Mental Health Among University Employees During the COVID-19 Pandemic: The Role of Previous Life Trauma and Current Posttraumatic Stress Symptoms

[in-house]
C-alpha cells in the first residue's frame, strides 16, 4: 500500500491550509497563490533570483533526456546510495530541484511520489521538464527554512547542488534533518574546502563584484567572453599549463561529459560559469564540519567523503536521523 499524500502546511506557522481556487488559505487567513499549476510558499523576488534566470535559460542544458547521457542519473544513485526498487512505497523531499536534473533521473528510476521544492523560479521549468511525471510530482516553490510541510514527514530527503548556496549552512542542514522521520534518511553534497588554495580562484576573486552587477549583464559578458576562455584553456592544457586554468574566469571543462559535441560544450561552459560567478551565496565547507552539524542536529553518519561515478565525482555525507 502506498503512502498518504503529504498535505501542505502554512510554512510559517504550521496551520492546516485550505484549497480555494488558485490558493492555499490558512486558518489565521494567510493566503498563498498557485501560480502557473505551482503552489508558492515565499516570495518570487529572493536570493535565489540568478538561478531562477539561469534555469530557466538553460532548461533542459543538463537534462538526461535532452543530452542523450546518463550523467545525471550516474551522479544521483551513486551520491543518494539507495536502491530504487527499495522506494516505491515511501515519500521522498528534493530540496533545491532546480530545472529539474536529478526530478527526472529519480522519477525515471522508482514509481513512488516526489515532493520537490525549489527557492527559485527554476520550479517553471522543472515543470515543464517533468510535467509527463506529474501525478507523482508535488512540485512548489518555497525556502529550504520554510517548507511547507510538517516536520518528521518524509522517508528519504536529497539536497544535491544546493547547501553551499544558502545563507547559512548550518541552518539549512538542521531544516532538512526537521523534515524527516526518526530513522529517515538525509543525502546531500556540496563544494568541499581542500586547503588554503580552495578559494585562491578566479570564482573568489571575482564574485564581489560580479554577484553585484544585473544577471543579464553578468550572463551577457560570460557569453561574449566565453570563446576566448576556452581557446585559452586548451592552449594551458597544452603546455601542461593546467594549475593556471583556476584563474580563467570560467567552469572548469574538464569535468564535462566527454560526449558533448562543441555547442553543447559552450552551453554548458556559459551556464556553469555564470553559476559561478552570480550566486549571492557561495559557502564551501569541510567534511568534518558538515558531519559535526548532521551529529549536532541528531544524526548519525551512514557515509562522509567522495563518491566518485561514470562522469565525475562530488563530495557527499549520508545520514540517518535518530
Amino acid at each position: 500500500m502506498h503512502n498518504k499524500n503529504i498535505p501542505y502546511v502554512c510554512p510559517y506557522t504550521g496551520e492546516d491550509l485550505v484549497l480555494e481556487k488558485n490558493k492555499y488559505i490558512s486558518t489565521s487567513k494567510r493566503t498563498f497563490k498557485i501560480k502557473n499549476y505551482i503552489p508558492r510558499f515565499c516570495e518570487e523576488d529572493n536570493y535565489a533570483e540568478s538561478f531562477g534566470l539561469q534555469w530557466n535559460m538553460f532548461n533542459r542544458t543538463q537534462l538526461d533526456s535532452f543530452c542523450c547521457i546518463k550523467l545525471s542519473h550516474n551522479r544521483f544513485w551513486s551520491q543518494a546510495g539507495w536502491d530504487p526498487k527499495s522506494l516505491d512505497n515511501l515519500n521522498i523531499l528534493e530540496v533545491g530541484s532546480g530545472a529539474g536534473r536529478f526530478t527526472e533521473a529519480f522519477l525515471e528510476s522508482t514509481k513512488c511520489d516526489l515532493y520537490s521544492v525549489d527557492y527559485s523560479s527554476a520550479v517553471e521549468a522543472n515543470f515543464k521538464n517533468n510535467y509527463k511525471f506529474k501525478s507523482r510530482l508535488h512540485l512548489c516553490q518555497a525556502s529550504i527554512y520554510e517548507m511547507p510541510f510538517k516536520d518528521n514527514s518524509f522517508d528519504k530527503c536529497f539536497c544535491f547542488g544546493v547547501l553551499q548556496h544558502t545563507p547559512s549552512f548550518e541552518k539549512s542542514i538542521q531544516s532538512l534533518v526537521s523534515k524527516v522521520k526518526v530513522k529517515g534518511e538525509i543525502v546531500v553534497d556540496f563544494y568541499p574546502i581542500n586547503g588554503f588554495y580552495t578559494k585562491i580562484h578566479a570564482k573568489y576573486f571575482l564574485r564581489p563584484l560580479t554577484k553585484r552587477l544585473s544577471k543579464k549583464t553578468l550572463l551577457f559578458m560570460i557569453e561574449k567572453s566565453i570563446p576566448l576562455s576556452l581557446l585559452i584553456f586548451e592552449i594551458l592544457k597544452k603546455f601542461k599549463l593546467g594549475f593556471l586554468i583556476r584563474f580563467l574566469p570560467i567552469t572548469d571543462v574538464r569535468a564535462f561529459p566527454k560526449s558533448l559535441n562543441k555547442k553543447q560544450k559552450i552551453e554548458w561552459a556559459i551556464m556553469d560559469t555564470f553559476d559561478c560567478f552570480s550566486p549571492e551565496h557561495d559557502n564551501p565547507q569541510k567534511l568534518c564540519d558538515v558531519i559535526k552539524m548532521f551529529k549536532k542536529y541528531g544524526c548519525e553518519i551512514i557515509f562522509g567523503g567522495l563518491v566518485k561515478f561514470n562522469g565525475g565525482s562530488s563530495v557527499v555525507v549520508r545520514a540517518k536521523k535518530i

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Objective: Previous studies indicated that the coronavirus disease 2019 (COVID-19) pandemic has harmed the mental health of diverse samples. Adopting a trauma lens with a sample of university faculty and staff, this study examined risk conferred by previous exposure to traumatic life events (TLE) on pandemic-related mental health harm (MHH) and stress and the mediating influence of posttraumatic stress disorder (PTSD) symptoms. Method: In Spring 2021, employees (N = 641) of a public university in the United States completed an online cross-sectional survey, including validated scales of TLE and PTSD and single-item measures of MHH and stress taken from published COVID-19 studies. A structural probit model was used to estimate: (a) direct effects of cumulative TLE on PTSD, MHH, and stress; and (b) indirect effects of cumulative TLE via PTSD adjusting for age. Gender was tested as a moderating influence. Results: Nearly 36% of the sample reported positive PTSD screens along with high levels of MHH (22.5%) and stress (42.3%). Cumulative TLE was significantly and positively associated with MHH and stress. Both genders experienced a negative impact on mental health and stress either fully or partially through PTSD symptoms; however, the gender by trauma interaction term was not significant. As age decreased, PTSD and MHH increased. Conclusion: Results suggest that PTSD symptoms play a crucial role in the experience of MHH and stress during the pandemic for those who endured previous trauma. Implications for employer policies, public health messaging, and mental health services are explored.